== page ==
International Journal of Sexual Health 01/2012;
  • [Show abstract] [Hide abstract]
    ABSTRACT: Outside traditional risk-oriented public health campaigns, few sexuality education opportunities exist for adult women, particularly those in partnered relationships, that address issues related to sexual desire and pleasure. Data were collected from 677 women attending in-home sex toy parties to assess whether they sought sexuality-related information at a recent party they attended. Participants reported asking 765 questions at parties. The questions were analyzed for their content and for relations with sexual function scores. Question topics were varied and related to various domains of sexual function, providing insight into the contributions that these parties may make to women's sexual health.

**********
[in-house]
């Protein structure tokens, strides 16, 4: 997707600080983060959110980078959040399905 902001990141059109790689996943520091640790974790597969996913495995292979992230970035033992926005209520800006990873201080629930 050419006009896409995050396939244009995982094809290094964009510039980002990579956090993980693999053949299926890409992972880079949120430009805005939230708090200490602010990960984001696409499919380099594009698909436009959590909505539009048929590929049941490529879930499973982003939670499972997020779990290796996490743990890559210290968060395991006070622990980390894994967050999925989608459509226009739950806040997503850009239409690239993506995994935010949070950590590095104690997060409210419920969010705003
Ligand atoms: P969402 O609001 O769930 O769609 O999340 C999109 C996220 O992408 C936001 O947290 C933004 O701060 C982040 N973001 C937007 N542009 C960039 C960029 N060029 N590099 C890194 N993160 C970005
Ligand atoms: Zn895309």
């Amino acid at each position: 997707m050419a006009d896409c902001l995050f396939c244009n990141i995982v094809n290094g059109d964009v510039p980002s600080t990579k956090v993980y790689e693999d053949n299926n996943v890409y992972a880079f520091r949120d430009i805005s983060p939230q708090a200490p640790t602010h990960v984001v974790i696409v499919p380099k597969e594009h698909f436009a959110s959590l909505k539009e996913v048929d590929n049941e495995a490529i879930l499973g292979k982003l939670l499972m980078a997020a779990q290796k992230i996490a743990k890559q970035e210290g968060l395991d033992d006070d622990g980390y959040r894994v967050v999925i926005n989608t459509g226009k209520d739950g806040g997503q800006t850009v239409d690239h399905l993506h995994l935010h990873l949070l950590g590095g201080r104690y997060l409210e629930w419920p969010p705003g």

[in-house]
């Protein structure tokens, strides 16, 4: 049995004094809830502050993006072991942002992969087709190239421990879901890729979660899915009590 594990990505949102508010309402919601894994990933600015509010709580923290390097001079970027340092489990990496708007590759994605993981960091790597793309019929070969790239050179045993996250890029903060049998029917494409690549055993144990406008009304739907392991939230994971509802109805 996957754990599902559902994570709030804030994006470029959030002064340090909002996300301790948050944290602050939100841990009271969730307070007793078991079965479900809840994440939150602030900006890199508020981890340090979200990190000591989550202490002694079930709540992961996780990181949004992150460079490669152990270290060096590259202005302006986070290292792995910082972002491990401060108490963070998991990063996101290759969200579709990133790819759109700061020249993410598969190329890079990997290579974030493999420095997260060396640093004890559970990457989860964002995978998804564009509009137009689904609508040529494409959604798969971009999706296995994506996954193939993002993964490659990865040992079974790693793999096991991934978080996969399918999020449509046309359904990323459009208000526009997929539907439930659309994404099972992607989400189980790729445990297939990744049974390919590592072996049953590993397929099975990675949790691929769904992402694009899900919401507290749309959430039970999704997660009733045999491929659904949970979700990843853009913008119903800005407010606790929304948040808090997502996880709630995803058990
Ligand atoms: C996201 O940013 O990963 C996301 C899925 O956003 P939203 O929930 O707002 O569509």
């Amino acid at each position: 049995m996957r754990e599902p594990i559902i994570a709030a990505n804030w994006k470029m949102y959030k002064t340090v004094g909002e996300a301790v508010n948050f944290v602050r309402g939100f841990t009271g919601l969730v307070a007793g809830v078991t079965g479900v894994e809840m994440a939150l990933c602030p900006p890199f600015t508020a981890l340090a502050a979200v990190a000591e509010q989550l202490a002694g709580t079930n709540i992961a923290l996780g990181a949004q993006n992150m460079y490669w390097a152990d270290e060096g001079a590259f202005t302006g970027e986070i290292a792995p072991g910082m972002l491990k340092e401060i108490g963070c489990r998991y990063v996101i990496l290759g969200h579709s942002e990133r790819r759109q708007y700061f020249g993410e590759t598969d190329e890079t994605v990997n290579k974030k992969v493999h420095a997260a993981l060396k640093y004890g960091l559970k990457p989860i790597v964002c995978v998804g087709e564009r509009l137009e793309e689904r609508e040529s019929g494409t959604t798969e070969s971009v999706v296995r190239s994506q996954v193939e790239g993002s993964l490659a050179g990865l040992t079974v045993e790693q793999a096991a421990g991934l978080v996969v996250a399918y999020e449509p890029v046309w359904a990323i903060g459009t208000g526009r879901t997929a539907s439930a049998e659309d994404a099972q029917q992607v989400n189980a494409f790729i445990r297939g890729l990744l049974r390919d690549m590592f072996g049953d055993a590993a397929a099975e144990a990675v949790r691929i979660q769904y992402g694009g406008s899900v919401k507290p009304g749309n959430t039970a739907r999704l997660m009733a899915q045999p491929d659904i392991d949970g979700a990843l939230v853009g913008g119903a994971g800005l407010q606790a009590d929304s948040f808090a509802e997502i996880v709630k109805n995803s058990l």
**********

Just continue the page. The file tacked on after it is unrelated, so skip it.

International Journal of Sexual Health 01/2012;
  • [Show abstract] [Hide abstract]
    ABSTRACT: The purpose of this study was to allow adults who were actively engaged in extramarital relationships to explain their motivations and emotions in their own words. We recruited 77 participants (22 men and 55 women) from an Internet discussion board aimed at people who were actively pursuing or involved in extramarital affairs. Participants completed an online survey that allowed them to describe up to three extramarital relationships, including the reasons for beginning each affair and the emotional consequences of each affair. We found sexual needs, emotional needs, and falling in love to be major reasons for beginning affairs. Both men and women were equally likely to cite sexual or emotional motivations if their primary relationship was not satisfying in either of these elements. Most participants reported experiencing both negative and positive emotions in consequence of their affairs. The results of our study illustrate the complexity of these kinds of relationships.
    International Journal of Sexual Health 01/2012;